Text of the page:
All I Want is Fish for Dinner


We’ve all heard about avoiding certain types of seafood because they contain high levels mercury, but there are several other reasons to avoid certain seafood as well. This information makes seafood buying complicated and consuming, especially since most of the products that we shouldn’t eat is what is sold in the typical grocery store.  Here is an interesting link to describe what fish we should avoid in detail. I’m highlighting my favorites.

 

source

Imported Shrimp – Imported shrimp are typically farmed shrimp where their growing environment is very dirty. They contain antibiotics to fight diseases and parasites, chemicals that were used to clean their pens, and even mouse and rat hair. Yuck. Eat domestic shrimp instead.
Atlantic Flatfish (includes flounder, sole, and halibut – one of my favorites!) – Avoid these fishes because they are so extremely over-harvested that some only have 1% of the population needed to support sustainable long-term fishing. A good substitute is Pacific Halibut.
Atlantic Salmon – Wild caught numbers are too low! Fish farms are crowded making them ideal conditions for diseases which require antibiotics to keep the fish healthy. Opt for Wild Alaskan Salmon.
Orange Roughy – Very high in mercury but more importantly, it can take 20-40 years for these fish to reproduce! This fact makes it impossible to sustainably harvest even though some Orange Roughy is sold with that label. Even Red Lobster  won’t sell it.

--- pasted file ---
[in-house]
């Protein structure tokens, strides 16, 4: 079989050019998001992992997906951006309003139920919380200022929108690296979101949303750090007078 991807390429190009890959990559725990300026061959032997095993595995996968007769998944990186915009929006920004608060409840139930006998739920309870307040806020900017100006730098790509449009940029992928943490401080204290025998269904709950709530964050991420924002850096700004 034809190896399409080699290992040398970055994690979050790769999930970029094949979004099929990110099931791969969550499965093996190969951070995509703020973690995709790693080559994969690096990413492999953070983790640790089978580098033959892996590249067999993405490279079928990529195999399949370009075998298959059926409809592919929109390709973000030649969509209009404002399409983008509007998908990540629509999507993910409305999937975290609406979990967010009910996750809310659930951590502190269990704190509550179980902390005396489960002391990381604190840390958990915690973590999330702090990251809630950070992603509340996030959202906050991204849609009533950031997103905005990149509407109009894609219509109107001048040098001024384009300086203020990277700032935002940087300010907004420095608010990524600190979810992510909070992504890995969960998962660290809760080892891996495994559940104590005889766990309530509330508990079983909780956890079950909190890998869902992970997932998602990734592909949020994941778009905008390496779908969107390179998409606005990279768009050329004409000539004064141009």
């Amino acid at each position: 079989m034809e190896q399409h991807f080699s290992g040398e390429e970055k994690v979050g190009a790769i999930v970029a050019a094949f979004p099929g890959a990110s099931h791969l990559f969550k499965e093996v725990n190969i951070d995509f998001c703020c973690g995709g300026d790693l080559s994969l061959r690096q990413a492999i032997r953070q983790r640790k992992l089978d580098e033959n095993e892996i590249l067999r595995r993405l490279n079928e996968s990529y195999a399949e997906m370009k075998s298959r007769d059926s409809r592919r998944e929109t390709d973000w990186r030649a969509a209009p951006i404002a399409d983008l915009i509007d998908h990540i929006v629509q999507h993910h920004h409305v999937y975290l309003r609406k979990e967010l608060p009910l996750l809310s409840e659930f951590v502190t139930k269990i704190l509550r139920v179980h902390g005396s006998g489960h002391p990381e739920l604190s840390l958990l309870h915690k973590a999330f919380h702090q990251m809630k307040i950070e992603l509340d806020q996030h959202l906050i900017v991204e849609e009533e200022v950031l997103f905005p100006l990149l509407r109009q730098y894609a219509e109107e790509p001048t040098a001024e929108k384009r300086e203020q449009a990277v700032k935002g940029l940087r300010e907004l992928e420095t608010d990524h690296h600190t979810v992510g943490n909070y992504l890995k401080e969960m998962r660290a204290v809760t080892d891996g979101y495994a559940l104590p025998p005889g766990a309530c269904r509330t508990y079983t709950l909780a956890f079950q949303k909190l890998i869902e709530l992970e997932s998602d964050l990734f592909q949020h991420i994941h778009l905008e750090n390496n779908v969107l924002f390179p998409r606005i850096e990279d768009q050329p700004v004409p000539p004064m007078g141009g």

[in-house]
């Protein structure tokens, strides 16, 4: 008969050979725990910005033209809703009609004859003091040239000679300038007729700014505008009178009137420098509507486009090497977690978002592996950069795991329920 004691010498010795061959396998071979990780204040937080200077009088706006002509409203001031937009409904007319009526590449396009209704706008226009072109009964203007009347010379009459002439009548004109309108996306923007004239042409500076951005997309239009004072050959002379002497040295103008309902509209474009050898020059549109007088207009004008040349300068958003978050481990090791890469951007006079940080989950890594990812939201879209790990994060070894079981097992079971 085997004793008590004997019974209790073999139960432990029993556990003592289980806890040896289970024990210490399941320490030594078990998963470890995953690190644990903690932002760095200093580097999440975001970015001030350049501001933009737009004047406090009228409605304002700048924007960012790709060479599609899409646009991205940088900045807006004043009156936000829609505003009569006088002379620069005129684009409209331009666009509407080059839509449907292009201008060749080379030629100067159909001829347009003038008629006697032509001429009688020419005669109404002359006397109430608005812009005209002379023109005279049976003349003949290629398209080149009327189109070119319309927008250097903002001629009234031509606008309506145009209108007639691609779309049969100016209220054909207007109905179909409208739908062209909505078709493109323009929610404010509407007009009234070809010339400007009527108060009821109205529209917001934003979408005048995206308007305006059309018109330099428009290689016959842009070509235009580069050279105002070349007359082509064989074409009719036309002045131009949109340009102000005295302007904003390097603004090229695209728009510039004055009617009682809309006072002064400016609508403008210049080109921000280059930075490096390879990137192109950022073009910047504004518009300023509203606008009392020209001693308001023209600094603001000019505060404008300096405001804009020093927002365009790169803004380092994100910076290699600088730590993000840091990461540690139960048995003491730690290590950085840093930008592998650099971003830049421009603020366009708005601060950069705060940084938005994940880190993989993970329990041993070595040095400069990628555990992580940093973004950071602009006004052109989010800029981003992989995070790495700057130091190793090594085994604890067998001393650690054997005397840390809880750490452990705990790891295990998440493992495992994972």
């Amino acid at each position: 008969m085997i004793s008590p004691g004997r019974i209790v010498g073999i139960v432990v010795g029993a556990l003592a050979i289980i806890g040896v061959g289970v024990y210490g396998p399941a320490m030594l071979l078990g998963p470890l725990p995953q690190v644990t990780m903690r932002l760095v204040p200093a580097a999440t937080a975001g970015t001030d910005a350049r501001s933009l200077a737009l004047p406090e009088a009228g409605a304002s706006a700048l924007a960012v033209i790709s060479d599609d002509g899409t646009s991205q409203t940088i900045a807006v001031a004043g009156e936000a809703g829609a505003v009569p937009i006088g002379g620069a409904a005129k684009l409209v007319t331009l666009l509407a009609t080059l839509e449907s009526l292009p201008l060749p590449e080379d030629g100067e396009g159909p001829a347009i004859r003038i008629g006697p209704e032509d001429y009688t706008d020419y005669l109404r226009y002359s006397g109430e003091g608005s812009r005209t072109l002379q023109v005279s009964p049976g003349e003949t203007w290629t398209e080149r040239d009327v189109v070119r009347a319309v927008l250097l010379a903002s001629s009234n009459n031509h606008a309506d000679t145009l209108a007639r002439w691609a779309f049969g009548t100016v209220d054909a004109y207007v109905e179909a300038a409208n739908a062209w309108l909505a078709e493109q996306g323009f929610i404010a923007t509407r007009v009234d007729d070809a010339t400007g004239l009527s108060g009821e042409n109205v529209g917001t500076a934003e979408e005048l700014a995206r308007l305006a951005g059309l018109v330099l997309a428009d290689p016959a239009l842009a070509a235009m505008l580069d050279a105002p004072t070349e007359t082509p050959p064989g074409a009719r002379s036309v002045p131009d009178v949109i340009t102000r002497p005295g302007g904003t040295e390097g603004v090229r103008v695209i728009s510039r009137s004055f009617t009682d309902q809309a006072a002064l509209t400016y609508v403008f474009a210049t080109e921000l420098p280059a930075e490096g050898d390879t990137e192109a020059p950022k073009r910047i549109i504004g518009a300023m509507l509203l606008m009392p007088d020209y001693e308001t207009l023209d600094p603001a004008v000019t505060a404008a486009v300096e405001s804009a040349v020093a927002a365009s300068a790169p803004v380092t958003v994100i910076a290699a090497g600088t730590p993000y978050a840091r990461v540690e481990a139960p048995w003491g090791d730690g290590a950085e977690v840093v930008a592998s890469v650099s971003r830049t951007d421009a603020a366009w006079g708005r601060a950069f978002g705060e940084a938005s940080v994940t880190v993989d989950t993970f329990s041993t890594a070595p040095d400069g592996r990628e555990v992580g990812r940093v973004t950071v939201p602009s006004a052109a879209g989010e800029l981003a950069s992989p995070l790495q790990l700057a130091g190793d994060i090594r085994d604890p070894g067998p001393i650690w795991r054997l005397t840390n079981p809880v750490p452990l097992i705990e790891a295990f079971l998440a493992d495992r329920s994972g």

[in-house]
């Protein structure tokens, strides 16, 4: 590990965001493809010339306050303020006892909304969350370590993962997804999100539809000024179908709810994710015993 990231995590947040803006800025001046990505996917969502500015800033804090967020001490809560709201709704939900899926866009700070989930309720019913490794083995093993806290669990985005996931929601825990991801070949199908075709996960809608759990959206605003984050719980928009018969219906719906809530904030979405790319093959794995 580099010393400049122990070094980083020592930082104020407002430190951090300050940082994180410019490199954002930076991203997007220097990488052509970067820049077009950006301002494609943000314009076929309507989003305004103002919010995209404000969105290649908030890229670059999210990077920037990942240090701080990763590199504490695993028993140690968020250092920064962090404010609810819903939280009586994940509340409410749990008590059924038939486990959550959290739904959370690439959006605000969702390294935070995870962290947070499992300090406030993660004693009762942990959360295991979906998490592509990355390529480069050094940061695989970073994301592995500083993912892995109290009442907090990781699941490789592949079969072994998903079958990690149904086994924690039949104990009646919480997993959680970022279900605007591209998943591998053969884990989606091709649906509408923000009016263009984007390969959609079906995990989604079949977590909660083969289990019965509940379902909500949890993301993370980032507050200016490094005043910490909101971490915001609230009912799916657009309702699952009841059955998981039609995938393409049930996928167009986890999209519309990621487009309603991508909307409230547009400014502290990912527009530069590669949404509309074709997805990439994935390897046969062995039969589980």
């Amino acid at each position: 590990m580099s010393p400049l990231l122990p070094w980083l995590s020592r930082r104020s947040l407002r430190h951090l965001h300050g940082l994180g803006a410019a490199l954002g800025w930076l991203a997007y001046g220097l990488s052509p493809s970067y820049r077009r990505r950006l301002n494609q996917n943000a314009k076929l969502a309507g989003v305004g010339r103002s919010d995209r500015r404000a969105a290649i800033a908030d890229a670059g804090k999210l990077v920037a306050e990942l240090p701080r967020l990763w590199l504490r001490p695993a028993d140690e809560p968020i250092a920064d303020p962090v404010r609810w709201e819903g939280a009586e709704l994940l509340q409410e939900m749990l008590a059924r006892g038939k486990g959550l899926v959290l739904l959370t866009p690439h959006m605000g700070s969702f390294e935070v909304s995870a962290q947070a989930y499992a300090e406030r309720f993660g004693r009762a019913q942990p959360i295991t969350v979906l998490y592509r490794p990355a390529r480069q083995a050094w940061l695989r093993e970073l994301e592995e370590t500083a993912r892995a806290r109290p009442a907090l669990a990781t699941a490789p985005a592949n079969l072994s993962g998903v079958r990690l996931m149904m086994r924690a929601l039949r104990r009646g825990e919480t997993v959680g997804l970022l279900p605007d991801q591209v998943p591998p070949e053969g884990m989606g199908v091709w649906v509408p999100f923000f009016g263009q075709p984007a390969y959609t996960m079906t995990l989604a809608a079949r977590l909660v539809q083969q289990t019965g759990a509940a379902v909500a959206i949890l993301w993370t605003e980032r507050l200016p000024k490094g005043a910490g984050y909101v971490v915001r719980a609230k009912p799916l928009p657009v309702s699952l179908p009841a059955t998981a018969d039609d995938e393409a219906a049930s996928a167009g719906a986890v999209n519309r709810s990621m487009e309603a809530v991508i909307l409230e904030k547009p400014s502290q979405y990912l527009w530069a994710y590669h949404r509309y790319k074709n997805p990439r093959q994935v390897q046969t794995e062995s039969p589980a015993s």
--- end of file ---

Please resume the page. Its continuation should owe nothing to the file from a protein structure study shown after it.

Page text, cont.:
Chilean Sea Bass – This fish which almost always seems to be a special at your favorite restaurants has the same fate as the Orange Roughy. It reproduces late in life and most of what is sold in the US has been illegally caught. Greenpeace has reported that if people don’t stop consuming this fish, it could be commercially extinct in 5 years.

What can you do to make sure you are consuming healthy, sustainable seafood? Monterey Bay Aquarium’s Seafood Watch has a helpful, printable list that you can take with you grocery shopping to help you make good choices. Shop at Trader Joe’s , Whole Foods or Wegman’s who have all made a commitment to selling fish from sustainable sources. If you’re still unsure, ask where the seafood came from. If you’re grocery store can’t answer that question, why would you want to eat it in the first place?

Any other tips, please share.  This topic is new for me and the guidelines are so extensive that I feel like I’m navigating tricky waters (no pun intended!).

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4 responses to this post.

  1. Posted by Jessica on April 9, 2012 at 3:47 pm

    Our Seafood Department at Wegmans should be able to answer a lot of questions that anyone may have about fish and sustainability
    and where is comes from. Just ask them.

    Reply

  2. I’m confused about where Whole Foods gets their Chilean Sea Bass since it’s in such trouble, yet it’s a GREEN light fish for them?!?! It stinks that it’s almost extinct too because it’s so dang DELICIOUS, although Sable Fish/ Black Cod comes pretty close! 🙂

    Reply

    • Thank you for your comment. I did a little bit more research since this is a whole new topic for me. In Whole Foods’ Seafood Sustainability statement, they say “We previously stopped selling especially vulnerable species such as non-MSC-certified Chilean sea bass, orange roughy, bluefin tuna, sharks, and marlins.” I went to the MSC’s (Marine Stewardship Council) website, and they list some Georgia fishery that raises Chilean Sea Bass (also known as the South Georgia toothfish) as certified for sustainable practices. Apparently, it is the only certified fishery for Chilean Sea Bass. I can only assume that is where Whole Foods buys its Chilean Sea Bass (I hope so anyway).

      Reply

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